As a child, Carol Orsak, MA, CCC-A, spent a lot of time building model cars and airplanes with her older brothers. Today, as the chief audiologist of TOPs Hearing and Balance Center, she has a drawer full of hand-held grinders, super glue and tools she uses to personalize, modify and detail her clients hearing aids at her two Houston locations.
“Working with the small parts of hearing aids is a hobby that I really enjoy,” she says with a laugh. “I can be a mechanic without getting my hands greasy.”
Orsak has a Bachelor’s Degree in Communication Disorders from the University of Florida and a Masters Degree in Audiology from the University of Texas. Two medical directors, Raza Pasha, M.D. and Philip A. Motorin, M.D., join her in the small, independent practice.
“I’m the only audiologist there, which gives me a lot of freedom,” Orsak said. “I can work with any manufacturer I like in order to serve my patients in a way I think is best. The physicians are both skilled practitioners who give me 100 percent support and help with any medical issues I find. I’m so fortunate to work with both of them.”
Orsak attends corporate health fairs and performs screenings with her portable audiometer, which gives employees the opportunity to ask questions about hearing and hearing protection in a relaxed, familiar environment.
She says the most enjoyable aspect of being a hearing healthcare practitioner is seeing the ‘wow’ effect her patients display when they’re experiencing amplification for the first time. “You can see in their eyes – all of a sudden they’re tuned in and interacting with their family member in a way they couldn’t when they first walked into my office. It’s an amazing thing to watch.”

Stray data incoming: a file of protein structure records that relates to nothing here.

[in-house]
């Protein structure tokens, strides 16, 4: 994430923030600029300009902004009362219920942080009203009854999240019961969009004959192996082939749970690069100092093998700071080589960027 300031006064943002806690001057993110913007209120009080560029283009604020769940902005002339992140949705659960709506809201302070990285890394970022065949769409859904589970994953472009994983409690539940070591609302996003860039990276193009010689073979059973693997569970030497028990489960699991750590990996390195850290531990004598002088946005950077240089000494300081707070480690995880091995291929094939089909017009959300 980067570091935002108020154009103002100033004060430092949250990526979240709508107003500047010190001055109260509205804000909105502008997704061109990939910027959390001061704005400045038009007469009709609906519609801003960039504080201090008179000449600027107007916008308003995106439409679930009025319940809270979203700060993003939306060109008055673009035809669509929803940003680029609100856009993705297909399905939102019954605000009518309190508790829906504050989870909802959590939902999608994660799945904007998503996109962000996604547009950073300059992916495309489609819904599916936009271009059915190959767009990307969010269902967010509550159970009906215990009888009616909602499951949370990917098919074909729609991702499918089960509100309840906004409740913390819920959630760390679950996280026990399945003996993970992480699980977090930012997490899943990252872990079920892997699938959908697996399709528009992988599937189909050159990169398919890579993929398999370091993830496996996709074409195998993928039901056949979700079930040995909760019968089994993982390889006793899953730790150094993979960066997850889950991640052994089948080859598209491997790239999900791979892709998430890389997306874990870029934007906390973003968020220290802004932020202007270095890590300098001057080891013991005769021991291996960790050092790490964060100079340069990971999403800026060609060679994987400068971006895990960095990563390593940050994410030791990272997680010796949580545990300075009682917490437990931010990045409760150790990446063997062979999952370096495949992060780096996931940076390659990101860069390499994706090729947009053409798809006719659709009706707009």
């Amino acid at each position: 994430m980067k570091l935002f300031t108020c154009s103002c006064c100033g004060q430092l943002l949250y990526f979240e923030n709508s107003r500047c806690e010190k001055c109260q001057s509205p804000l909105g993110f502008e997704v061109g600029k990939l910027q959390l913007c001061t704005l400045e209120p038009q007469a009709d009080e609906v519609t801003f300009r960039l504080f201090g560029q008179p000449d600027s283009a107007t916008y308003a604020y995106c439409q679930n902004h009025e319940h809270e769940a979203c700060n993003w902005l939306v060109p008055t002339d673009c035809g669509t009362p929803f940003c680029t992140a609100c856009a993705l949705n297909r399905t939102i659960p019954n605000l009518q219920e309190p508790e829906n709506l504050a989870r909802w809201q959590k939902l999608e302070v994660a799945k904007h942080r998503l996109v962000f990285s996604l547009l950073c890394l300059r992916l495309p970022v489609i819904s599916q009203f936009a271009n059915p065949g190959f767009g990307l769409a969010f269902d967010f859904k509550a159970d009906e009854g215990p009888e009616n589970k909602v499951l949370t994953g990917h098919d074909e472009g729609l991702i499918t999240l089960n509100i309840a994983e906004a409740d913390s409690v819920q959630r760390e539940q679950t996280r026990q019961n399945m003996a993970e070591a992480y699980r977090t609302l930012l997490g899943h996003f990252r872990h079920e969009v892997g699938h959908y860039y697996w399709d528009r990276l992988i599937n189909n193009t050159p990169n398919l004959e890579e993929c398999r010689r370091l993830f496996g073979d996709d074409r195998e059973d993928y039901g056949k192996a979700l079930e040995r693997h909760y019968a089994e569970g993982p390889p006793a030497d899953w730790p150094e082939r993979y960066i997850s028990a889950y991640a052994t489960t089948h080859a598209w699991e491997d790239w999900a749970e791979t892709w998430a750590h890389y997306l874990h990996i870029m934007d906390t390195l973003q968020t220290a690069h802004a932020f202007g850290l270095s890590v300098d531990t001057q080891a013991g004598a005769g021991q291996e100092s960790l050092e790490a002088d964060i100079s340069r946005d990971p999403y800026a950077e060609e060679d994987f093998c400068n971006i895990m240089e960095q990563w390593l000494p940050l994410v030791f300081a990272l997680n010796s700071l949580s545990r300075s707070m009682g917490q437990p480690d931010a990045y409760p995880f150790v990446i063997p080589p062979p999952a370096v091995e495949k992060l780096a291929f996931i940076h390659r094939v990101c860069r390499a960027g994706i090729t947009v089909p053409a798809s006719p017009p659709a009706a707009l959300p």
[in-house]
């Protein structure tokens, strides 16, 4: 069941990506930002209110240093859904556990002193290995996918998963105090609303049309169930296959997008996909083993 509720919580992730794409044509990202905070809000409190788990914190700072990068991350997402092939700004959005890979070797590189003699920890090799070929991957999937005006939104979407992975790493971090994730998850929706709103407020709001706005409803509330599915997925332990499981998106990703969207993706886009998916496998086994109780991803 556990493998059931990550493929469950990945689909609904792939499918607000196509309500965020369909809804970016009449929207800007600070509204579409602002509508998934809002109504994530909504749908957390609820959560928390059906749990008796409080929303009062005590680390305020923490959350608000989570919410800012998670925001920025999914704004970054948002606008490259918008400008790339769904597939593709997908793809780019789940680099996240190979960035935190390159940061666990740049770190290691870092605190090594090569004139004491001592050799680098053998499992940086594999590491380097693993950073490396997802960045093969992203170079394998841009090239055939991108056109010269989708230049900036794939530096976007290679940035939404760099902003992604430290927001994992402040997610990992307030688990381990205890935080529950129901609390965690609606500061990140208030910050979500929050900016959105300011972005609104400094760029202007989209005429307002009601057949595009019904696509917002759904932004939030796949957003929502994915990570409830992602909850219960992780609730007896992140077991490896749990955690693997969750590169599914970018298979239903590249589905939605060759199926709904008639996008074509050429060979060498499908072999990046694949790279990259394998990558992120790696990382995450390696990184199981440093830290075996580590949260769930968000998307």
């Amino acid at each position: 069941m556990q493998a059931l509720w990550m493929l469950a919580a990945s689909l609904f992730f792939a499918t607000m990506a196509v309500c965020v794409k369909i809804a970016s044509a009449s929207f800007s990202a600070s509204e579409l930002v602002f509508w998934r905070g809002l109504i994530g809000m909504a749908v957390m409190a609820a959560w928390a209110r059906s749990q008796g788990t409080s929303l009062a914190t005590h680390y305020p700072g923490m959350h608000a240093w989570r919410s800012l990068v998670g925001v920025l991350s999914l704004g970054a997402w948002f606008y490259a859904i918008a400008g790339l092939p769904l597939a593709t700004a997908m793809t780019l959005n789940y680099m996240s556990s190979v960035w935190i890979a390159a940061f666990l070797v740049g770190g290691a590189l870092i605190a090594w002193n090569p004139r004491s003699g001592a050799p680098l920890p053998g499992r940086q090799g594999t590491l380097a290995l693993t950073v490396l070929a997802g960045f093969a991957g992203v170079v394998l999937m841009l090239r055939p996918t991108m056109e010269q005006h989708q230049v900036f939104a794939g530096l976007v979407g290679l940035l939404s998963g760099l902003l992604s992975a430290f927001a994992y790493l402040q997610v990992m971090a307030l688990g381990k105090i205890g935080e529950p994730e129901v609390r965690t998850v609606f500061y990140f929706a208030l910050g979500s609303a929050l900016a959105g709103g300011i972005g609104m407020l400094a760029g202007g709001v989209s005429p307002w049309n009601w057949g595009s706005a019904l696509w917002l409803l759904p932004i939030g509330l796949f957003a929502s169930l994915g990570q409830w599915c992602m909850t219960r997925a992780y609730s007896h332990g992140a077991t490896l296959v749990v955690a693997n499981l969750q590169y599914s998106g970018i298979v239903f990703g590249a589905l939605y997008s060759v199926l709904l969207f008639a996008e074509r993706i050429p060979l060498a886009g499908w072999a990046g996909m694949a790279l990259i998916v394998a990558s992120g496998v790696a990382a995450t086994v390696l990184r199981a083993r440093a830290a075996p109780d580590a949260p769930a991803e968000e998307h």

Orsak wants her patients to feel they’ve been treated like family. As a result, she is flexible with her trial policies and works with insurance companies on her patients’ behalf. “They’ve entrusted me with the care of one of their five senses and I do everything in my power to ensure they receive the best possible outcomes for their hearing loss. Their satisfaction leads me to feel like I’ve really contributed to their lives.”
She is also budget sensitive, working to find the best hearing aid technology at an affordable price – and she doesn’t skimp on service.
“I don’t rush through my visits with my patients,” she explains. “Each person is unique. When they walk in the door whether it be for their fitting or their follow up (every six months), I don’t know what I’m going to be facing. I spend as much time as it takes to make the right adjustment.”
One of her favorite success stories is a young adult she’s been treating since she was in middle school. When she first came to Orsak, she was wearing outdated behind-the-ear hearing aids with the thick ear mold and tubing. Orsak updated the hearing aids to a model which allowed her to participate in marching band and better control the noise level of the sounds around her.
“She always had so many questions when she came to visit me and never wanted to leave my office. In her senior year, she asked me to write a recommendation for her to attend school and study audiology. It was the ultimate compliment. I look forward to the day I go to a convention and hear her lecture. I know she’s really going to contribute to our profession.”